As The Verdict begins its UK Tour at Cardiff’s New Theatre, Andy Howells chats to the show’s star, Jason Merrells about the play.
Middle Ground Theatre’s presentation of the gripping courtroom thriller The Verdict returns this week for a UK Tour that commences its run in Cardiff. Following previous success in theatres across the UK and Ireland, the drama this time features prolific television and stage actor Jason Merrells as washed-up veteran lawyer, Frank Galvin.
Film fans will recall that Barry Reed’s powerful bestselling courtroom thriller inspired a 1982 multi–Academy Award-Nominated film for Paul Newman.
Jason Merrells, however, is quick to point out that the stage version of The Verdict, directed and designed by Michael Lunney and adapted by Margaret May Hobb is closer to the original book than the film. Jason explains to Andy Howells: “The Paul Newman film was written by David Mamet who has a very particular style and very much did his own version of the story. You will recognise it when you come and see the play, but in terms of line-by-line dialogue and how the play is structured this is our version and has a bit more of the novels political scope in terms of the story been about Boston as an Irish/Catholic dominated city.”
In The Verdict, Frank Galvin is presented with one last chance to redeem himself when he is given an open-and-shut medical malpractice case that no one believes he can win. Up against the unforgiving medical establishment, he courageously refuses an out of court settlement, believing it is negligence that has condemned a young mother.
“It’s a David & Goliath story,” continues Jason, “a story of personal redemption. A courtroom drama, with power, control, love, and betrayal. A lot of the things that are in the film are in our play, but slightly nuanced in a different direction.
“We’ve rooted out the story in Boston, I think the film was perhaps less forensic about that. A lot of first-generation Irish characters from the book appear in our version. Theres a lot of back and forth between Ireland and Boston as a lot of people go to work, then go back to the old country. The bars are full of people that sound Irish and not American at all.”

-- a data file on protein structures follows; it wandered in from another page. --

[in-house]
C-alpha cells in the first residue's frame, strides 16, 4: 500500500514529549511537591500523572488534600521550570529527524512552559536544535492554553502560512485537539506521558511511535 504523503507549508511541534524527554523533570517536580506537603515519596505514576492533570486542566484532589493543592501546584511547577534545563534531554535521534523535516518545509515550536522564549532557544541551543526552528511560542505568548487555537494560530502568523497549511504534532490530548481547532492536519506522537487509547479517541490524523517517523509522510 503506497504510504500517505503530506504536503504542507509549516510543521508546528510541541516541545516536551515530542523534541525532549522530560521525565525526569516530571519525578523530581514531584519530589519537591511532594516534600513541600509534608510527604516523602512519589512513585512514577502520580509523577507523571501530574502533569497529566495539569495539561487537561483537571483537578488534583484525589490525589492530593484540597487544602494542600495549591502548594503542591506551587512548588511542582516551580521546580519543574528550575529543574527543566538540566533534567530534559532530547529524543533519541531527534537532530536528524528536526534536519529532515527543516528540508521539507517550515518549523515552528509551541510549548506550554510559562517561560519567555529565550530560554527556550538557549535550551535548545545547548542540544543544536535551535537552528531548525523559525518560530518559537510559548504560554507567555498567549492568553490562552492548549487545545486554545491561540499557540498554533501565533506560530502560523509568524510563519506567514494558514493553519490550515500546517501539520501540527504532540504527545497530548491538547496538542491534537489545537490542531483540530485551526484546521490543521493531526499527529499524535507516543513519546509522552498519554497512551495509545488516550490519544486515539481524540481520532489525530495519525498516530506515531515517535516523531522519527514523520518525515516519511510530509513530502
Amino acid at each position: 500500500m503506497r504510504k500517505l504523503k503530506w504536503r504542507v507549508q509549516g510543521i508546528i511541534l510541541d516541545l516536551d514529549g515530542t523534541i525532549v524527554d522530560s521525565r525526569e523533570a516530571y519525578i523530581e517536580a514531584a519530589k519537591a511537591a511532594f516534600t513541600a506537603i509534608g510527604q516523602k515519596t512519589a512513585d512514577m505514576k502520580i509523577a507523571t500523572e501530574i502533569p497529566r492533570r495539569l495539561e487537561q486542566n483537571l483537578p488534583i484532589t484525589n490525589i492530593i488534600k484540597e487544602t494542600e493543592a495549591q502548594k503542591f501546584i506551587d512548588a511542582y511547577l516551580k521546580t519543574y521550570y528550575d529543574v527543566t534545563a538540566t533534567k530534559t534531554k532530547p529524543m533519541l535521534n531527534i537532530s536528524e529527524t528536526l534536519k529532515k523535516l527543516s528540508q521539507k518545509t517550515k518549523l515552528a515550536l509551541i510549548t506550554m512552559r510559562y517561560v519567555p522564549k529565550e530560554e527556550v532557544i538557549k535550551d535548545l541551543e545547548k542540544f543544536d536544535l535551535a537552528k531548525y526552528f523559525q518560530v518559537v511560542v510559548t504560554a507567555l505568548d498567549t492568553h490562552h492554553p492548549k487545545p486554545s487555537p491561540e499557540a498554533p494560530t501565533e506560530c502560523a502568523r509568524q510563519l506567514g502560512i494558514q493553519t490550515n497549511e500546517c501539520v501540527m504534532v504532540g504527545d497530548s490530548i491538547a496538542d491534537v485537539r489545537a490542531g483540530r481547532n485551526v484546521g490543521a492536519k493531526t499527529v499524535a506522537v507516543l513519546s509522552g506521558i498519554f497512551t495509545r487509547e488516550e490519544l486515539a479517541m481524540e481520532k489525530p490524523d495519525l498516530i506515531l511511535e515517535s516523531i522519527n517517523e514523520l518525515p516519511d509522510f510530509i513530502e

Jason plays lawyer Frank Galvin and while admitting he adored Paul Newman’s film portrayal, decided not to watch the film again when offered the role, allowing for his own portrayal of a complicated character.
“That’s what draws me to any character, the complications,” says Jason, “the corners that are difficult, the idiosyncrasies and the imperfections. He isn’t perfect, he’s an alcoholic, a serial philanderer. His kids are grown up, he’s not seeing them enough. He’s got to the point that he’s calling up funeral parlours to see if anyone needs any legal help, an ambulance chaser, that’s how he makes his living. This case comes across his desk and changes everything for him, he can bring back all his old skills for once to do the right thing. It’s a story of imperfect people doing a good thing.”
Jason is known to millions for his television roles in long running drama series such as Casualty, Cutting it, Waterloo Road, and Emmerdale as well as appearances in Agatha Raisin and Happy Valley. This almost didn’t happen at all as Jason could have taken the career path as an artist.
“When I was at art school, I wanted to do more with the drama group,” admits Jason, “I think, if anything, it was collaboration. The discipline of being a painter was way beyond me. The joy of working with other people was much more appealing. When you have a blank piece of paper, or a canvas, it’s hard. There was a moment before I got Casualty where I almost signed my life away with a studio in Brighton and sell paintings on the sea front. I left the studio behind, as Casualty took me in another direction.”
Jason still paints in his free time. “Wherever I’ve lived in my life I’ve always had a room, a shed or a studio and I’ve always painted,” he says.
Does Jason, who has previously appeared on stage as a member of The Royal Shakespeare Company in Twelfth Night and The Comedy of Errors find a big difference between working in theatre and television?
“Theatre’s very much the actor’s medium in that you’re working with the director and the writer,” he says, “but once you’re out there on stage it’s the relationship you make with the audience that’s important.
“When you’re filming the director decides how it is put together, how its shaped and your part of that and that’s wonderful too. Theatre’s obviously much less money than filming, but more fulfilling!”
“I hope the audience will be entertained, moved and enjoy a good story well told.” says Jason of The Verdict. He will be joined on stage by Richard Walsh whose previous credits include London’s Burning and River City’s Reanne Farley along with Vincent Pirillo, Nigel Barber, Jason Wilson, Okon Jones, Michael Lunney, Sarah Shelton, Teresa Jennings, Holly Jackson Walters, James Morley, Bruce Chattan, Anna Arthur and Dave Speck. “It’s a fantastic cast and very special,” concludes Jason, “I hope the people of Cardiff will enjoy it.”
- The Verdict runs at Cardiff’s New Theatre from January 24 to 28. For ticket availability visit The New Theatre website.